The Earls of Drogheda in the 19th Century.
Charles the 6th Earl of Drogheda married Lady Anne Seymour on 15 February 1766, daughter of Francis, 1st Marquis of Hertford, and Lord Lieutenant of Ireland. They had two sons, (Charles and Henry Seymour) and six daughters.
As a reward for service Charles was created Marquis of Drogheda in 1791 and in June 1801 he became Baron Moore, a peer of the United Kingdom. Charles died on 22 December 1821, and was succeeded by his son Charles, 7th Earl and 2nd Marquis of Drogheda. Charles died in 1837, unmarried.
Henry Seymour Moore brother of Charles, 7th Earl married Mary Letitia in September 1824, second daughter of Sir Henry Parnell, Bart. They had one son, Henry Seymour Frances Moore. On the death of his Uncle Charles, Henry Seymour Frances became the 8th Earl and 3rd Marquis. He was Lord Lieutenant and Custos Rotularum of Co. Kildare, Vice Admiral of Leinster, Hon. Col. 3rd Batt. Roya l Dublin Fusiliers and Ranger of the Curragh. He married the Honourable Mary Caroline Stuart Wortley, daughter of 2nd Lord Wharncliffe.
The Turf Club.
Henry Moore had his first contact with the Turf Club at the age of twenty-six when he registered his colours in 1852. From there he was elected a member in 1863 and became a Steward three years later. The Marquis was appointed Ranger of the Turf Club in August 1868. As the instigator of many changes and developments his appointment was very significant within the history of the Club. His influence and dedication has left its imprint on the Club to this day. His contributions included the promotion of Steeplechase and Flat racing and he was a major figure in the development of Punchestown from 1861. The Marquis was also a key player in the formulation of the Code of Rules for Irish Hunt Racing, which led in turn to the foundation of the Irish Hunt Steeplechase Committee in 1870.
The Marquess of Drogheda
Innovative in minor matters as in great, Drogheda allegedly introduced the numbered saddlecloth to Ireland, an idea he from his racing experience in Melbourne.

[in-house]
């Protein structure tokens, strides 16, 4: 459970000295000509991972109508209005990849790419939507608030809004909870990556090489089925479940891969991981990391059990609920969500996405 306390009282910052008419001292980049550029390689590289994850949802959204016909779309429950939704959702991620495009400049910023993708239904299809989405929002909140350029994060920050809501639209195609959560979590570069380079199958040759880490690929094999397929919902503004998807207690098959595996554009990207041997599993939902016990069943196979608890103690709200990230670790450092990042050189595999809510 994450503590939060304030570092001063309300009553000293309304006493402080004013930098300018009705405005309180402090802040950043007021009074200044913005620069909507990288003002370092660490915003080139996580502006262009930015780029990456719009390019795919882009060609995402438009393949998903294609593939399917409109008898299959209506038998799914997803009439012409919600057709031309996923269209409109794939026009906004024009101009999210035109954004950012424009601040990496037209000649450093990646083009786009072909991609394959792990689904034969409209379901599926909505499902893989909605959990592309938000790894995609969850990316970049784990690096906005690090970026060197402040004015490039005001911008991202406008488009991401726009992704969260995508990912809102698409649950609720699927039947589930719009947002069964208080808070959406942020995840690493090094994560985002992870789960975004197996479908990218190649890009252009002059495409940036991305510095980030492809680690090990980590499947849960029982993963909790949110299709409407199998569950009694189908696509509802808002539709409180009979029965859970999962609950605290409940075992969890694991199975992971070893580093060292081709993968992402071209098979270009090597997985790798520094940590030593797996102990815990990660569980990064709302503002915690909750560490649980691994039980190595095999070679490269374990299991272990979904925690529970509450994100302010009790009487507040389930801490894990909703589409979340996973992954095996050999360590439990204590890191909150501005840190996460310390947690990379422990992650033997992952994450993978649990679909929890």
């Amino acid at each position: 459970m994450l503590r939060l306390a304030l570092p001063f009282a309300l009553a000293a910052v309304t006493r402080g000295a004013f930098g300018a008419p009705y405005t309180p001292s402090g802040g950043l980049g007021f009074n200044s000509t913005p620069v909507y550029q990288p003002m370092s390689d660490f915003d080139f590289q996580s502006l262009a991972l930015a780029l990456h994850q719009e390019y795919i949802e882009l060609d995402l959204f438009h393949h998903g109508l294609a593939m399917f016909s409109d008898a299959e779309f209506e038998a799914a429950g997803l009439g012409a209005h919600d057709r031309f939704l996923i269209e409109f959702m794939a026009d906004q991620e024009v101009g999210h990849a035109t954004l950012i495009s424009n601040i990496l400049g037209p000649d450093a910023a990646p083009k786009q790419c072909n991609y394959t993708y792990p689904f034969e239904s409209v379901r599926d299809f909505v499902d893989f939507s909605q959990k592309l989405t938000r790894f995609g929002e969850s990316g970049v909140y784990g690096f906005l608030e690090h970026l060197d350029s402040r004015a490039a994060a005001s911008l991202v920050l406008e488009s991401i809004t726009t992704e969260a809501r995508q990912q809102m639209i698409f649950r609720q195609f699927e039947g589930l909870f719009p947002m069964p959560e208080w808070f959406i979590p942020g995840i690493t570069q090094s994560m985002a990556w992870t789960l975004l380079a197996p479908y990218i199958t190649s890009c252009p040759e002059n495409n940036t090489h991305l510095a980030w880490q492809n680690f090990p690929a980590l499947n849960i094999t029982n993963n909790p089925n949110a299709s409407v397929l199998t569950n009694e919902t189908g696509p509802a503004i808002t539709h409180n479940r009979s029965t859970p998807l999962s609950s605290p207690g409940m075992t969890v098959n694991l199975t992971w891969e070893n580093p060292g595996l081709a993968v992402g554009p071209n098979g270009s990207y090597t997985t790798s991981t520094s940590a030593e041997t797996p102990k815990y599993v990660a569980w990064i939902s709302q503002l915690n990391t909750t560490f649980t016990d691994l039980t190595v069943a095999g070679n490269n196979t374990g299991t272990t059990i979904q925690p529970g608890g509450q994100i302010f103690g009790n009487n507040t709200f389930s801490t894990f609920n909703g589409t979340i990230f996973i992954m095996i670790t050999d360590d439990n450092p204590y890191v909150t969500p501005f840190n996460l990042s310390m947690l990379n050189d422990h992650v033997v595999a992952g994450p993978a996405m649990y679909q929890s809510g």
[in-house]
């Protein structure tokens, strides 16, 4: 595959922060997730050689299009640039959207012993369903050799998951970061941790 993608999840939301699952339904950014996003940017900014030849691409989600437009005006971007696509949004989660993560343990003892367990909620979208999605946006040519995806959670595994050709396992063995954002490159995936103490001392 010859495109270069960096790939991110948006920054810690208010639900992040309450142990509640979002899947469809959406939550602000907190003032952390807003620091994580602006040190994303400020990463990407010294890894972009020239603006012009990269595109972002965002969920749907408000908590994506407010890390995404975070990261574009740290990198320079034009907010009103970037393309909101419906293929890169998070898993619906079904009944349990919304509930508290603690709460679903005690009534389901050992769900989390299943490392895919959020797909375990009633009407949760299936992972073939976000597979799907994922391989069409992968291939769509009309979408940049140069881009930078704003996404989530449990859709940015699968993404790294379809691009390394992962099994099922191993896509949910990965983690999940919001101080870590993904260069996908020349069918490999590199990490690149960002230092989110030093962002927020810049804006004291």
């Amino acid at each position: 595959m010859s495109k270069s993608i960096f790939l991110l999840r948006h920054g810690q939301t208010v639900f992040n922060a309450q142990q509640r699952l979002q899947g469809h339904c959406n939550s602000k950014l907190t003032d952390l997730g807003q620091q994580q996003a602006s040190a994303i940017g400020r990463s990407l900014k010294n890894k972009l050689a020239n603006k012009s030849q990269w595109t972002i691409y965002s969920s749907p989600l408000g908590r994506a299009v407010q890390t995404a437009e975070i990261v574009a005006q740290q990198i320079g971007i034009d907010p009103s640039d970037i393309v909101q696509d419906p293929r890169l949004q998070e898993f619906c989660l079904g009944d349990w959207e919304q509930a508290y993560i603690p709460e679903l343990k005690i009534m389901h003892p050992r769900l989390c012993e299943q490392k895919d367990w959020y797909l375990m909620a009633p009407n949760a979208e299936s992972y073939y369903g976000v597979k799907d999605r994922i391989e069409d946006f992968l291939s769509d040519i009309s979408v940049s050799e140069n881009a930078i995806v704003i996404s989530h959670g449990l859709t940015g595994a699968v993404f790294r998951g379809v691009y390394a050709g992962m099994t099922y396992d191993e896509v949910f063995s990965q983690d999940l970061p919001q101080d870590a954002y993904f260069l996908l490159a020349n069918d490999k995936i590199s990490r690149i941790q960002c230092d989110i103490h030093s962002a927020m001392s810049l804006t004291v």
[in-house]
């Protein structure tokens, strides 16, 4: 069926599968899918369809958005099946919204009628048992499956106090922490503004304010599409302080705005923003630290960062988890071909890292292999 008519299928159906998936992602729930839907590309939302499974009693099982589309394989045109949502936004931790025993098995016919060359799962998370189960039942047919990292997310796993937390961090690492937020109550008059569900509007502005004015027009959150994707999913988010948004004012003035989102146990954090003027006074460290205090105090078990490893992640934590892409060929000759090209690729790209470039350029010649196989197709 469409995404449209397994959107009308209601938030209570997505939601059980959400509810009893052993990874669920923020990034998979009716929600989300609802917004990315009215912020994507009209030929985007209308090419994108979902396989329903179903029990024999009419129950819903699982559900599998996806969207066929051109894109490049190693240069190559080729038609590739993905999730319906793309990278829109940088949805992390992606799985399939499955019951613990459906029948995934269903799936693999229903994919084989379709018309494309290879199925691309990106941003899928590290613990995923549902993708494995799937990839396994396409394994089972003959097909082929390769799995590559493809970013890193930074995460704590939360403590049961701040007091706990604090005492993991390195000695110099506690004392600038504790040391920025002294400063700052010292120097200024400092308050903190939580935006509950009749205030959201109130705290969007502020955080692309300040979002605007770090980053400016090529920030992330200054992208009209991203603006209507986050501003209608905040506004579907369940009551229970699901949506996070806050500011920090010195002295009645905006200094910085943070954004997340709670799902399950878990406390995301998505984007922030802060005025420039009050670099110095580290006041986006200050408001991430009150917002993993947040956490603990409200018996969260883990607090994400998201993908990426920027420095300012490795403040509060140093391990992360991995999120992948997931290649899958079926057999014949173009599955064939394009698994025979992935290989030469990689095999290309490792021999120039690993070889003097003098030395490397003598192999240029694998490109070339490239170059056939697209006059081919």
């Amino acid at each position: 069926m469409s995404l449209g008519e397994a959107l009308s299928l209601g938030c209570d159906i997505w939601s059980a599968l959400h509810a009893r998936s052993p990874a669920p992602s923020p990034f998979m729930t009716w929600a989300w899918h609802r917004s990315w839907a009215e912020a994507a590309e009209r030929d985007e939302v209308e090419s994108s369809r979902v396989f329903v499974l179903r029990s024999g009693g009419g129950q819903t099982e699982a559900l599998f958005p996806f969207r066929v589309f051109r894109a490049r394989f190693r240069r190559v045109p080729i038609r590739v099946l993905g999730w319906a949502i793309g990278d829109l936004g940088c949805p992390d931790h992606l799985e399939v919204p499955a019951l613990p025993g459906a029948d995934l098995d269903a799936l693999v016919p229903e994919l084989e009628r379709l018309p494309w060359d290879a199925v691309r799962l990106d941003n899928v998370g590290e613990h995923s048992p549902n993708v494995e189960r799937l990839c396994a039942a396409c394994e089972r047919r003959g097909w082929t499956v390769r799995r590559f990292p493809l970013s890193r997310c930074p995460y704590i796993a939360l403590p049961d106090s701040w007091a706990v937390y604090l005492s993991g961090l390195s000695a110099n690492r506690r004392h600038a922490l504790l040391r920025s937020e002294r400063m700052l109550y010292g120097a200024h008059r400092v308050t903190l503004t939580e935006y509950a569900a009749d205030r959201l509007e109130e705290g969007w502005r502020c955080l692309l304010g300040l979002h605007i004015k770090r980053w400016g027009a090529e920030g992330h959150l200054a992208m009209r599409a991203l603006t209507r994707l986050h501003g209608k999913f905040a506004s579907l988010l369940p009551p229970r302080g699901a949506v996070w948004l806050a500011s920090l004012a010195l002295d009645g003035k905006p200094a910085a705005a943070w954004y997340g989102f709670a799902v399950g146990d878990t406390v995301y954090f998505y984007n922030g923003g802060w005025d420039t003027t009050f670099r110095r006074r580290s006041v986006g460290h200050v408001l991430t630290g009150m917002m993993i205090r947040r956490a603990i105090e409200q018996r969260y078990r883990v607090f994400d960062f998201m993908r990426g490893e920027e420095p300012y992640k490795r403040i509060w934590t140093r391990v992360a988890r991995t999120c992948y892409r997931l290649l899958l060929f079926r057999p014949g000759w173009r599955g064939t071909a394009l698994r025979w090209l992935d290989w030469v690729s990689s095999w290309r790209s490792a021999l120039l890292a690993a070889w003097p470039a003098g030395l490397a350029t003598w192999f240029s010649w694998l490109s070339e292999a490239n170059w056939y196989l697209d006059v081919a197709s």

Drogheda's dominating presence within the Turf Club is self-evident. He became a Senior Steward eight times and served in the capacity of Steward for 25 years between 1866 - 70 and 1873 - 92. He was in the privileged position of maintaining membership of both the Turf Club and the Jockey Club at Newmarket.
This connection proved to be of extreme value in the mid-1880's when the Jockey Club passed rules which would have essentially disallowed Irish Race Horses from participating in British Races, within certain of circumstances. The Marquis negotiated a nullification of the Rule, which had naturally outraged and insulted all those involved in the Irish Turf scene.
Drogheda's sudden demise occurred on the eve of Derby Day in 1892. His death, on June 29, was deeply lamented and deemed a great loss for the Irish Turf.
As a tribute to the memory of Henry Moore, the Drogheda Memorial Fund was set up and Drogheda Memorial Hospital founded. He died without issue and the Marquisette became extinct while the Earldom passed to his cousin, Ponsonby William.
The Dawn of a new Century.
The 9th Earl was a Justice of the Peace for Kildare and Queen's County, and a representative peer. He married Ann Tower on 16 October 1879, daughter of the late George Moir, L.L.D. Sheriff of Stirlingshire. They had two children, Henry Charles Ponsonby, 10th Earl and Beatrice Minnie Ponsonby.
Henry Charles Ponsonby Moore held many positions; a representative peer for Ireland from 1913, a clerk in the Foreign Office from 1907 to 1917 and a Lieutenant in the Irish Guards. Henry married Kathleen, youngest daughter of Charles M. Pelham Burn, on 1 March 1909. They had two children Charles Garret Ponsonby, who was born 23 April 1910 and Patricia Doreen, born 20 September 1912.
The text of this section relies heavily on the work done by Mary Carroll and the Leinster Leader Indexation Project. Image of the Marquess of Drogheda taken from, Mayo, Earl of, K.P. & Boulton, W.B., A history of the Kildare Hunt, London : The St. Catherine Press,1913.
Upload to this page
Add your photos, text, videos, etc. to this page.
Related LibrariesLimerick City Library
Contact this library »
- History of Ireland
- Big Houses of Ireland
- Big Houses of Ireland Feature
- Bellevue House and Demesne, Co. Wexford
- Belvedere House, Co. Westmeath
- Bessborough House and Estate, Cork
- Charlesfort Estate, Co. Meath
- Corkagh House and Estate, Dublin
- Digby Estate
- Dromana House, Co. Waterford
- Edgeworthstown House, Co. Longford
- George Berkeley and Dysart Castle, Co. Kilkenny
- Glin Castle, Co. Limerick
- Heywood House, Co. Laois
- Houses of Kerry
- Image, Audio and Video Pilot Project
- Kenure House and Demesne
- Lawrence Family Album
- Leamlara House, Co. Cork
- Lissadell House
- Luttrellstown Castle
- Mary Fort House and The Bodyke Evictions
- Moore Abbey
- Mote Park House
- Mountshannon House and the Fitzgibbons
- Parslickstown House
- Rossmore Castle
- The Big Houses of Dún Laoghaire Rathdown
- Ballymacool House, Co. Donegal
- The Clements Family & Lough Rynn House
- The Cole Bowen Estate
- The Lucans of Laleham
- The Mansion House
- The Powerscourt Demesne
- The Shaws of Dublin
- The Tighe Family & Woodstock Estate
- Cork Archives Pilot Project
- Wildgoose Lodge
- Built Heritage 1700 - Today
- Folklore of Ireland
- Heritage Towns
- Irish Genealogy
- Monuments & Built Heritage
- Pages in History
- Poor Law Union
- Special Collections
- Traditional Crafts